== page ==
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When children show interest in playing drums or taking drum lessons, parents may find themselves wondering “Is my child ready or old enough to learn drums?”. The honest answer is that there is no standard or perfect age for children to learn how to play drums, or even begin music lessons generally. Starting music lessons at a young age does have its benefits and drawbacks, but it is important for parents to manage their expectations based on the age of the child and their skill sets.
When trying to decide the appropriate time for children to start learning how to play the drums, there are three factors that are worth considering. After proper consideration has been given to the factors, then parents can use the best drum set reviews to guide their choice of which drum set to purchase for their child.
- The physical development of the child
The first point of consideration is whether the child has the strength and physical coordination to hold the drum sticks. This is the starting point for any child who wants to take drum lessons.
In a situation where the child does not yet possess the strength and coordination skills, some other ways of introducing the concept of rhythm can be employed. These include drumming on the lap with hands on the thighs, tapping of the foot, and the use of small hand drums. These methods help introduce the child to how to use their limbs to create rhythm.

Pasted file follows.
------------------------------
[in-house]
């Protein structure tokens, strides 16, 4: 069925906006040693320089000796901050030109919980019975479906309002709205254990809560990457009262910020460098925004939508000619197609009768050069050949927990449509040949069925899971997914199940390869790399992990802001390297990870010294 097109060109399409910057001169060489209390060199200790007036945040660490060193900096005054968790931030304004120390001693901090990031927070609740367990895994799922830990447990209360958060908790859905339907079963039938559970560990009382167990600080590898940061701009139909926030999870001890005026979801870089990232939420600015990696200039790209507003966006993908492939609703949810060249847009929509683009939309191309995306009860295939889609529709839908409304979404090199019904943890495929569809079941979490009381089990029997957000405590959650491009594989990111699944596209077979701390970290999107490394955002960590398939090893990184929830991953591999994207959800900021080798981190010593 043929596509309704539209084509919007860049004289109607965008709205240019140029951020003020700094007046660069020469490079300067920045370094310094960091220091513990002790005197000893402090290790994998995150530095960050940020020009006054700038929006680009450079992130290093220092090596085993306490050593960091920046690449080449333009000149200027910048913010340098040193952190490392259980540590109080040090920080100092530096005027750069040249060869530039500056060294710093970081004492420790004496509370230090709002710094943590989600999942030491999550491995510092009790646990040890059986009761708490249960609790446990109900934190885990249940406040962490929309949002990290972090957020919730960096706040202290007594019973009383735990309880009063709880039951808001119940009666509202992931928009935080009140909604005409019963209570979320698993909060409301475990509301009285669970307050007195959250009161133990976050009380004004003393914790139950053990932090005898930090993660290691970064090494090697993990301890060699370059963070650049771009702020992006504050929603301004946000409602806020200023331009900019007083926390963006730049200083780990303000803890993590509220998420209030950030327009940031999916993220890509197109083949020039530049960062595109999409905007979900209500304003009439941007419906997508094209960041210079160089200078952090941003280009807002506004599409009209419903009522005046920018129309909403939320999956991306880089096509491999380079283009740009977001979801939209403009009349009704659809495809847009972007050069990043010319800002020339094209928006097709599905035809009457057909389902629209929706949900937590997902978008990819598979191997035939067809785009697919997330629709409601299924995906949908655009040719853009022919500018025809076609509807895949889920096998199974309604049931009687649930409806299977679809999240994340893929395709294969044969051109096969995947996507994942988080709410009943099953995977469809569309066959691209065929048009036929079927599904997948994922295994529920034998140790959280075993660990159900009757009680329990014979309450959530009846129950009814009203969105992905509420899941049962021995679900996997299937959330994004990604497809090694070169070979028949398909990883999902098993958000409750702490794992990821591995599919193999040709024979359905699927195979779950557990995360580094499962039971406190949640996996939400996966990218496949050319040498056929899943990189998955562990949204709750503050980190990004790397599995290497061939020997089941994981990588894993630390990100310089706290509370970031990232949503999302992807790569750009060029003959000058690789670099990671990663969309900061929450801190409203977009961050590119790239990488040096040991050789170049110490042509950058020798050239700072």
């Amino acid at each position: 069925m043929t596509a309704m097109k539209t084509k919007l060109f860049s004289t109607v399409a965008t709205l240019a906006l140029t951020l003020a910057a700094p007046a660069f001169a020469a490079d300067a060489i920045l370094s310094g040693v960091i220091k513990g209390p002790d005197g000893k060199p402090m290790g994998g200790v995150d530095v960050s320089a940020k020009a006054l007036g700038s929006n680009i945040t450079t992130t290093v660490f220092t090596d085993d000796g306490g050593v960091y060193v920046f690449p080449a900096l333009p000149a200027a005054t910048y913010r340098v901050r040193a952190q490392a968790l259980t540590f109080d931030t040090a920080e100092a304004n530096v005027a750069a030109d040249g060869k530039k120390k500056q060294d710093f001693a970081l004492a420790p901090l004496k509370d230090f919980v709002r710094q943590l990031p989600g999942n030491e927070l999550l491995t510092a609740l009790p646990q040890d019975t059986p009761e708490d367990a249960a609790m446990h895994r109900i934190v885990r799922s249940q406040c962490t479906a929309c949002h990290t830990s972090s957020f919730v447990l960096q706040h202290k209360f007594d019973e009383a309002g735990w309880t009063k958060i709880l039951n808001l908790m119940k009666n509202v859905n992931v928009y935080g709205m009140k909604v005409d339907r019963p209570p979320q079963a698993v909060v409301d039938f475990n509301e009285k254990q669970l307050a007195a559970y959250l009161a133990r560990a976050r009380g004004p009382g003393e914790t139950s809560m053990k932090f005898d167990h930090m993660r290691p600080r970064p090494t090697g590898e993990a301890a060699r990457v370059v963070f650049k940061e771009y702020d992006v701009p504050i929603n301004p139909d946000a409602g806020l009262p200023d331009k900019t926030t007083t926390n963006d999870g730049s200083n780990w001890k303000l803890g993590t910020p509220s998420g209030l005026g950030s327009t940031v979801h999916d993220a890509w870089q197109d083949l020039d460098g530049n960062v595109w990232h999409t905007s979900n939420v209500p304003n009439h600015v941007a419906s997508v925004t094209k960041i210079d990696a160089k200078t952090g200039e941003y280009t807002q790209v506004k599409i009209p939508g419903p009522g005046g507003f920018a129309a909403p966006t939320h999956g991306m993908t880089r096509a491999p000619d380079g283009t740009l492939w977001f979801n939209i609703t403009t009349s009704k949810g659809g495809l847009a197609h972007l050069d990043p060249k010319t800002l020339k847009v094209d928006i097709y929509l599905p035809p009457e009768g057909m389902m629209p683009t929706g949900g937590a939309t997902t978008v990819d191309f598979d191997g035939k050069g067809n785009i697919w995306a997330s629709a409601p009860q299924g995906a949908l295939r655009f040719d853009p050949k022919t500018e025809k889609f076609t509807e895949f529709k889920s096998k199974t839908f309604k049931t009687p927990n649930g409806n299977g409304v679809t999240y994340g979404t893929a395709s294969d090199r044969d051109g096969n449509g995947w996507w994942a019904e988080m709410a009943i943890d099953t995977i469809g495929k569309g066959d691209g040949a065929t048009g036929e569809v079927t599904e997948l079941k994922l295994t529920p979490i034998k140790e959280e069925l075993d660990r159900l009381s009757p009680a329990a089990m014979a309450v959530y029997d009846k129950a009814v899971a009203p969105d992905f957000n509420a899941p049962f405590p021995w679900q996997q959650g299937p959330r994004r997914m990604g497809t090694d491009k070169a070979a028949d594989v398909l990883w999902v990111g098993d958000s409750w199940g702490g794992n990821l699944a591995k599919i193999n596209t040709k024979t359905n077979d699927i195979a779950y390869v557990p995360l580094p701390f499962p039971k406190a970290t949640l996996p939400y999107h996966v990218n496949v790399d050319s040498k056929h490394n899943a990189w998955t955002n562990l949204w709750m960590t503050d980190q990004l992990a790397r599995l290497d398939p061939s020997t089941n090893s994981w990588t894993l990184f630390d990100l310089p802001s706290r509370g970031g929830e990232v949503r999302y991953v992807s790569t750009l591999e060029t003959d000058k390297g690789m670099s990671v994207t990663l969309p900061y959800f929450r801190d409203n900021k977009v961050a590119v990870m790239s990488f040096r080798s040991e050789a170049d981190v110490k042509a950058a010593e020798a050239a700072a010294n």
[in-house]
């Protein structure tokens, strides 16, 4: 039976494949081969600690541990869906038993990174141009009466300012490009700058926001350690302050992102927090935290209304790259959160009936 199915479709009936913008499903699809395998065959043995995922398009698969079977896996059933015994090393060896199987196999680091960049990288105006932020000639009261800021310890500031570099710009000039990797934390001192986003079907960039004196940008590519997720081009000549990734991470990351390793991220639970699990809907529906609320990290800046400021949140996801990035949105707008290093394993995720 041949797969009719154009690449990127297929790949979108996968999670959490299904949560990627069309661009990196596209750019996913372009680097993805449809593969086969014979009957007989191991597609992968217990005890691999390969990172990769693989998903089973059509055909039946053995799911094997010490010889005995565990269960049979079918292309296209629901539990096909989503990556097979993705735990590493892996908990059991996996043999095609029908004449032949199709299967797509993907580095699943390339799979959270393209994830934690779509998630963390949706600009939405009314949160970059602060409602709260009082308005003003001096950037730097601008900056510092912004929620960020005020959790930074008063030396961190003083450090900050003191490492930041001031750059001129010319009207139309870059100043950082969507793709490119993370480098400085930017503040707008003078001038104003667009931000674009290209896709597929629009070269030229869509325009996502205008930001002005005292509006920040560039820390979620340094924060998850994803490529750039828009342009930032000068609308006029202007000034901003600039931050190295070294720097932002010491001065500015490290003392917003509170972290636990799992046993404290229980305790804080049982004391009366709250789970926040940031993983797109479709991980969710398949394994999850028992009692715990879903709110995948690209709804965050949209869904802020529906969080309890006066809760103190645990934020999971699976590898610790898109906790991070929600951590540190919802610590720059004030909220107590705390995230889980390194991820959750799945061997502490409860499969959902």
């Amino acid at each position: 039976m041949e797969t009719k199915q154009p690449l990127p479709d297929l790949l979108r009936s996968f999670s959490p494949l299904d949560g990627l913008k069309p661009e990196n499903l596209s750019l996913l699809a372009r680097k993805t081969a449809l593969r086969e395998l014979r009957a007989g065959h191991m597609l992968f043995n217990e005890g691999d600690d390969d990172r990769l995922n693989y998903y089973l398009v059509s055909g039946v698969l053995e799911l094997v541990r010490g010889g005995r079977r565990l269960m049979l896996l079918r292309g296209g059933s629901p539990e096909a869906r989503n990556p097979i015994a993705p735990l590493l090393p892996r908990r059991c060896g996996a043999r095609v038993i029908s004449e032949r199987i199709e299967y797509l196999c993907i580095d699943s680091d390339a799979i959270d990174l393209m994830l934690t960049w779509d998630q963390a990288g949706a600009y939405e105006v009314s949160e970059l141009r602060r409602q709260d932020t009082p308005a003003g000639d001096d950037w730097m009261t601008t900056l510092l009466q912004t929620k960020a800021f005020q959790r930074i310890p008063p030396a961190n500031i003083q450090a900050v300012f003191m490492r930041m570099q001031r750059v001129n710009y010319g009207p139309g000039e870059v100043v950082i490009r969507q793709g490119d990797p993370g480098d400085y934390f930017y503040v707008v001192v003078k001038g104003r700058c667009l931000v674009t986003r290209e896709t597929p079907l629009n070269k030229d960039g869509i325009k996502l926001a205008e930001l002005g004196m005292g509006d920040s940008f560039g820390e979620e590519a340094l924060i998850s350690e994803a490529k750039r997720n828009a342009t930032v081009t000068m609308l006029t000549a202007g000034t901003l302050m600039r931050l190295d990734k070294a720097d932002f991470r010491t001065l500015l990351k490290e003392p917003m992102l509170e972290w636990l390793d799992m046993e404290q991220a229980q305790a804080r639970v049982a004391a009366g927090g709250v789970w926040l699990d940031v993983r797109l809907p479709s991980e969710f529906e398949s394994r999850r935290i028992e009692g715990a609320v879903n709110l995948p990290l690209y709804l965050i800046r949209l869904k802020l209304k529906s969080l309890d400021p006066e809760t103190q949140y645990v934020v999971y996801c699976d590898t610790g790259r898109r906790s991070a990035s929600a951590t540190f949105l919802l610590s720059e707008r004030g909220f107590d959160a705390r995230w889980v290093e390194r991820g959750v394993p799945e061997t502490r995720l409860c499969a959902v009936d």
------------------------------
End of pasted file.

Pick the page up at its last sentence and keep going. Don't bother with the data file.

Kids who are able to hold drum sticks still may experience some difficulty at first with how to control their arms and move their hands to create a rhythm. However, with time, their motor skills develop and limb coordination is enhanced.
- How long they can be attentive
Kids are known for having short attention spans and being unable to pay attention to new or challenging tasks for long periods. As a result, learning how to play the drums may require short sessions and brief lessons which may then increase as the passion and skills of the child for the activity grows.
Sometimes, mixing things up by incorporating some other relevant fresh and exciting activities helps. Such activities may include having the child mimic a drum pattern after it is played, dancing, or watching music instrument performances. The break from the lesson and switch in attention helps refresh the mind of the child and gives them needed vigor to continue the drum lesson.
- The academic skills of the child
As children grow, their academic skills improve. As a result, it is advisable to focus on general hand-eye coordination and ear training in the child’s early years. Reliance on printed music materials may not be helpful for young children because they may not be able to comprehend the theoretical fundamentals of music at tender ages. In addition, just like school classrooms, the drum lessons must be progressive in nature and start out with simpler sessions.
With the above factors considered, every parent should be able to better answer the question of whether their child is ready to play the drums or not.